You said it’s hard for you to not take it personally when my daughter announces as she approaches the classroom in the morning that she does not want to shake your hand, as you ask each student to do each day.  I’m asking you to try to not take it personally.  It’s not about you.  It is about what my daughter needs to do to feel like she has some control over her day.

I watched you argue back and forth with my daughter yesterday about how many feet she was from your classroom door when she said she didn’t want to shake your hand.  Why does it matter?  Is it so important for you to be right? What I am trying to help you understand is that my child is trying to advocate for herself and tell you that she is uncomfortable shaking your hand.  She is still learning the most appropriate way to do that and you have an opportunity to help her with that goal.  Arguing with her about whether or not she yelled it from ten feet down the hallway or at the classroom door does not move her forward in that area.

I keep coming back to my daughter needing to feel more emotionally supported in your classroom.  Here’s what she really needs from you.  She needs for you to wake up tomorrow morning and imagine what it would feel like to start your day feeling completely terrified that something awful is going to happen to your wife and baby while you are at work.  Imagine that you believed in your heart of hearts that in order for them to be safe you had to stay home but because you have to provide for your family, staying home is not an option.  Imagine that it takes so much energy and courage every morning just to get in your car and drive to work that by the time you get there you are completely exhausted on top of still being terrified.  Now imagine that you go to one of your colleagues and confide in them how you are feeling and your colleague tells you that you are not acting like a teacher should act and that you need to just pull it together which makes you feel even worse.  Imagine that at some point during the day you sneak a minute to call your wife because you need to feel reassured that she is okay.  Imagine that people tell you that if you just tried harder you could stop these behaviors. Imagine that you just don’t know how you will make it through another minute of feeling this way.  Imagine that this is only a small part of the anxiety you feel every day.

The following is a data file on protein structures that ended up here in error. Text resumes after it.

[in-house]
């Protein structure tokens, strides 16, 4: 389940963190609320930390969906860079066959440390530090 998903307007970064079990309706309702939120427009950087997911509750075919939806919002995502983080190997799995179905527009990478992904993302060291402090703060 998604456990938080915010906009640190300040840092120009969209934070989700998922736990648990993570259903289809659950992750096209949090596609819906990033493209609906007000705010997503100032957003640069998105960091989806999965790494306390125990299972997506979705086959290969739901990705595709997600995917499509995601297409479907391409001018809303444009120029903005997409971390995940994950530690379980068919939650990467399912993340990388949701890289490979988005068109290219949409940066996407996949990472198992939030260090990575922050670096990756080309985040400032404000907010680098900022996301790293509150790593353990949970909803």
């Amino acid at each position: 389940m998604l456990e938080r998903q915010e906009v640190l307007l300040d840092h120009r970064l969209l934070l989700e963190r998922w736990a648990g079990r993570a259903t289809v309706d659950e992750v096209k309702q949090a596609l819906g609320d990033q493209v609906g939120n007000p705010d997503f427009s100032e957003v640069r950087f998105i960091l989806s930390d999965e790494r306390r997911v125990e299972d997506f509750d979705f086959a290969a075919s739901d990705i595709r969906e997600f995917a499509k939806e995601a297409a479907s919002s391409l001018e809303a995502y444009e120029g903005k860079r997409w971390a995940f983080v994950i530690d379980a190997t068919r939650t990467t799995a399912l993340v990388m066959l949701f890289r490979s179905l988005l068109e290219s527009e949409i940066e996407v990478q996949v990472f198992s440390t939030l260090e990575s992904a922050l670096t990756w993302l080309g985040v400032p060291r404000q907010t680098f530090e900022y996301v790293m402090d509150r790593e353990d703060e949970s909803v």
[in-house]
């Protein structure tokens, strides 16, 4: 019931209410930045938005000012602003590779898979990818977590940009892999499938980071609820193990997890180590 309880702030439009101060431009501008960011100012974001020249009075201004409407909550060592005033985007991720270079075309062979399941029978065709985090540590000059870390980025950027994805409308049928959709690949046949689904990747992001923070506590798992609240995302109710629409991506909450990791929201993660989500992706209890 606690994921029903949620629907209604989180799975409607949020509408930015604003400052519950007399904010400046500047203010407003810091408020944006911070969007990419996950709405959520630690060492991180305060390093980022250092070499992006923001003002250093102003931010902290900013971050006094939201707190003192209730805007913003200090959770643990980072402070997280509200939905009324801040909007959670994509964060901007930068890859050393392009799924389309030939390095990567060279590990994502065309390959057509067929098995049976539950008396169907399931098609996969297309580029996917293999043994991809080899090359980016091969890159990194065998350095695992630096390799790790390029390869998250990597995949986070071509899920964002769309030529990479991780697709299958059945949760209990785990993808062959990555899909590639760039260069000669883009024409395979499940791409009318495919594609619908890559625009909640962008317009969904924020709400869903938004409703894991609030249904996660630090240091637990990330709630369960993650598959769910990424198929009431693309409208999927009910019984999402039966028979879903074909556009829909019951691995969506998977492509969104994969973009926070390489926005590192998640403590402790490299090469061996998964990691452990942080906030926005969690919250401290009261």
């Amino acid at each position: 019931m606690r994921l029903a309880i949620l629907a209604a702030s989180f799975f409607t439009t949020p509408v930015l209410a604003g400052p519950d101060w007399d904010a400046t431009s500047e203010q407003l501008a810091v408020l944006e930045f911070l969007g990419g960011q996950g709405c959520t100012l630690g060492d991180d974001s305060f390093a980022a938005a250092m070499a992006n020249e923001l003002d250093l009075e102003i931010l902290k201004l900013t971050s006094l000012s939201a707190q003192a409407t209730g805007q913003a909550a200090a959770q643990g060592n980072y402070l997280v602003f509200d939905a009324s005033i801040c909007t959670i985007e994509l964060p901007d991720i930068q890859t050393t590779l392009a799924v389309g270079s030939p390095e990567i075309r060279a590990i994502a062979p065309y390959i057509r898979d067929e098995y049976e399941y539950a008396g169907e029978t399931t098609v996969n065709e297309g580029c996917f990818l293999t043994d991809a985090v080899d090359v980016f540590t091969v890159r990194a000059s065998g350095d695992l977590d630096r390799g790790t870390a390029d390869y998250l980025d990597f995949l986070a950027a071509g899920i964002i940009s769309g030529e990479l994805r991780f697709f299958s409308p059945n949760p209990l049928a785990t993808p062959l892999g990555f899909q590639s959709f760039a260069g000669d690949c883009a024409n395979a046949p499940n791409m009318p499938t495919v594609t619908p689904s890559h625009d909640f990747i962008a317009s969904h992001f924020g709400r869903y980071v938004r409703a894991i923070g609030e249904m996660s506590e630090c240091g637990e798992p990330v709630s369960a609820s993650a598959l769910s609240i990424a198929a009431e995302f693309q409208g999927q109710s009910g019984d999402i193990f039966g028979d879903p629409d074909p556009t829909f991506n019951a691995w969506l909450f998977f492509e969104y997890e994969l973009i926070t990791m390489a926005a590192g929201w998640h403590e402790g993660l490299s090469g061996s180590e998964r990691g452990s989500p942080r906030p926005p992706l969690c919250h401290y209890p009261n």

Now imagine you have to handle all of this emotional turmoil as an eleven year old who does not have the emotional maturity to deal with all of these feelings, even on medication.  How would you want your teacher to talk to you if you were my daughter?  Would you want your teacher to pound his finger into the table and tell you that you are not acting like a normal eleven year old?  My daughter is not a “normal” eleven year old and that’s what we need  you to understand.  She needs you to be empathetic and kind and to help provide the structure and guidance she needs on the days that she simply cannot get there herself.

I know your job is hard.  I know you have 23 students who all require your attention.  I know that you cannot stop everything and only focus on my child.  I am not asking you to do that.  I am asking you to think about the words you use when you speak to her because she is using those words to judge whether or not you are a safe person for her.  I am asking you to put yourself in her shoes and imagine how you would want your teacher to respond to you.  I am asking you to put your ego aside, let your defenses down and consider how you can best support my child.  It’s not about you.

Defining Success when it Comes to our Children

Kids around the country are headed back to school and it won’t be long before they bring home their first graded assignment or progress report.  As a parent, it is difficult to not to set expectations or benchmarks for our children to reach in school.  We all want our kids to do well, work hard, and be successful.   Sometimes though, I worry about the things that parents say to their children when they don’t meet the goals or expectations we have set for them.

This past June, the mom of a 5th grader at my daughters’ school told me she was disappointed in her daughter for receiving a “low” math grade.  On a grading scale from 1 to 4 with 4 being the highest, her daughter had received a 3.  I asked the mom why she was disappointed and she answered that because math was her daughter’s best subject she expected her to get 4’s.  On top of that, upon seeing the report card, she said to her daughter, “I’m not mad at you, but I am disappointed in you.”